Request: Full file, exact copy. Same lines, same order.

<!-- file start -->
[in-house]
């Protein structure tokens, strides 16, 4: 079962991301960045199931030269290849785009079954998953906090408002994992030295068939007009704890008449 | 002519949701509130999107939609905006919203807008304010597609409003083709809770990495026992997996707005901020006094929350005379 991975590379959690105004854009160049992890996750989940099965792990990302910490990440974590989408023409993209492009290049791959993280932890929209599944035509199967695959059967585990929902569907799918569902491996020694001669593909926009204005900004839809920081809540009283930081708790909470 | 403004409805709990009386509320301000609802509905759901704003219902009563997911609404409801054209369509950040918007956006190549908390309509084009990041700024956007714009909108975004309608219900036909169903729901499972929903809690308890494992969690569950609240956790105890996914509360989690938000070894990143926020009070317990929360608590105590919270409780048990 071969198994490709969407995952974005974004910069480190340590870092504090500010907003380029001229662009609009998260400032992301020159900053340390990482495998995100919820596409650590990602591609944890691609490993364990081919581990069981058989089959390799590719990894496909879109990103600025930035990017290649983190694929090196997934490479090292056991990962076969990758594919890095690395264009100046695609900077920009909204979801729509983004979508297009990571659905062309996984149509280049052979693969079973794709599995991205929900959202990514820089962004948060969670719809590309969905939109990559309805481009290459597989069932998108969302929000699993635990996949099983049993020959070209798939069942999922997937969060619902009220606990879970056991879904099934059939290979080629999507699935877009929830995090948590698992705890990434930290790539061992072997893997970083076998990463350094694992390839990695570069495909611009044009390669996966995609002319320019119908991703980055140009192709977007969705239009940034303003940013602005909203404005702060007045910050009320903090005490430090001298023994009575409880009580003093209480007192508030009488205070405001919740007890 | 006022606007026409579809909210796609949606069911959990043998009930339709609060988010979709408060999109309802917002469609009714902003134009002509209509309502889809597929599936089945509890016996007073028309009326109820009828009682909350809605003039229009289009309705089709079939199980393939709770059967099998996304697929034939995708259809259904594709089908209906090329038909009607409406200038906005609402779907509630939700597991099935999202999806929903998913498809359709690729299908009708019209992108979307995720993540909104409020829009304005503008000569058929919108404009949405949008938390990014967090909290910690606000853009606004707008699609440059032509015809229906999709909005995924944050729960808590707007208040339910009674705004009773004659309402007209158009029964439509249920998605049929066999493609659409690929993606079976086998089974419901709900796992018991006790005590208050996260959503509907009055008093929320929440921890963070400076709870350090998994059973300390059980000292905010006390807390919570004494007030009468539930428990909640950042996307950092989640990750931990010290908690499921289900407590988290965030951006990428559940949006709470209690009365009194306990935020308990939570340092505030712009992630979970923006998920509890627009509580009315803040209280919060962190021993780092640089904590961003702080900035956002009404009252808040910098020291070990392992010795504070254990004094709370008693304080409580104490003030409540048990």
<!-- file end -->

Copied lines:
[in-house]
């Protein structure tokens, strides 16, 4: 079962991301960045199931030269290849785009079954998953906090408002994992030295068939007009704890008449 | 002519949701509130999107939609905006919203807008304010597609409003083709809770990495026992997996707005901020006094929350005379 991975590379959690105004854009160049992890996750989940099965792990990302910490990440974590989408023409993209492009290049791959993280932890929209599944035509199967695959059967585990929902569907799918569902491996020694001669593909926009204005900004839809920081809540009283930081708790909470 | 403004409805709990009386509320301000609802509905759901704003219902009563997911609404409801054209369509950040918007956006190549908390309509084009990041700024956007714009909108975004309608219900036909169903729901499972929903809690308890494992969690569950609240956790105890996914509360989690938000070894990143926020009070317990929360608590105590919270409780048990 071969198994490709969407995952974005974004910069480190340590870092504090500010907003380029001229662009609009998260400032992301020159900053340390990482495998995100919820596409650590990602591609944890691609490993364990081919581990069981058989089959390799590719990894496909879109990103600025930035990017290649983190694929090196997934490479090292056991990962076969990758594919890095690395264009100046695609900077920009909204979801729509983004979508297009990571659905062309996984149509280049052979693969079973794709599995991205929900959202990514820089962004948060969670719809590309969905939109990559309805481009290459597989069932998108969302929000699993635990996949099983049993020959070209798939069942999922997937969060619902009220606990879970056991879904099934059939290979080629999507699935877009929830995090948590698992705890990434930290790539061992072997893997970083076998990463350094694992390839990695570069495909611009044009390669996966995609002319320019119908991703980055140009192709977007969705239009940034303003940013602005909203404005702060007045910050009320903090005490430090001298023994009575409880009580003093209480007192508030009488205070405001919740007890 | 006022606007026409579809909210796609949606069911959990043998009930339709609060988010979709408060999109309802917002469609009714902003134009002509209509309502889809597929599936089945509890016996007073028309009326109820009828009682909350809605003039229009289009309705089709079939199980393939709770059967099998996304697929034939995708259809259904594709089908209906090329038909009607409406200038906005609402779907509630939700597991099935999202999806929903998913498809359709690729299908009708019209992108979307995720993540909104409020829009304005503008000569058929919108404009949405949008938390990014967090909290910690606000853009606004707008699609440059032509015809229906999709909005995924944050729960808590707007208040339910009674705004009773004659309402007209158009029964439509249920998605049929066999493609659409690929993606079976086998089974419901709900796992018991006790005590208050996260959503509907009055008093929320929440921890963070400076709870350090998994059973300390059980000292905010006390807390919570004494007030009468539930428990909640950042996307950092989640990750931990010290908690499921289900407590988290965030951006990428559940949006709470209690009365009194306990935020308990939570340092505030712009992630979970923006998920509890627009509580009315803040209280919060962190021993780092640089904590961003702080900035956002009404009252808040910098020291070990392992010795504070254990004094709370008693304080409580104490003030409540048990």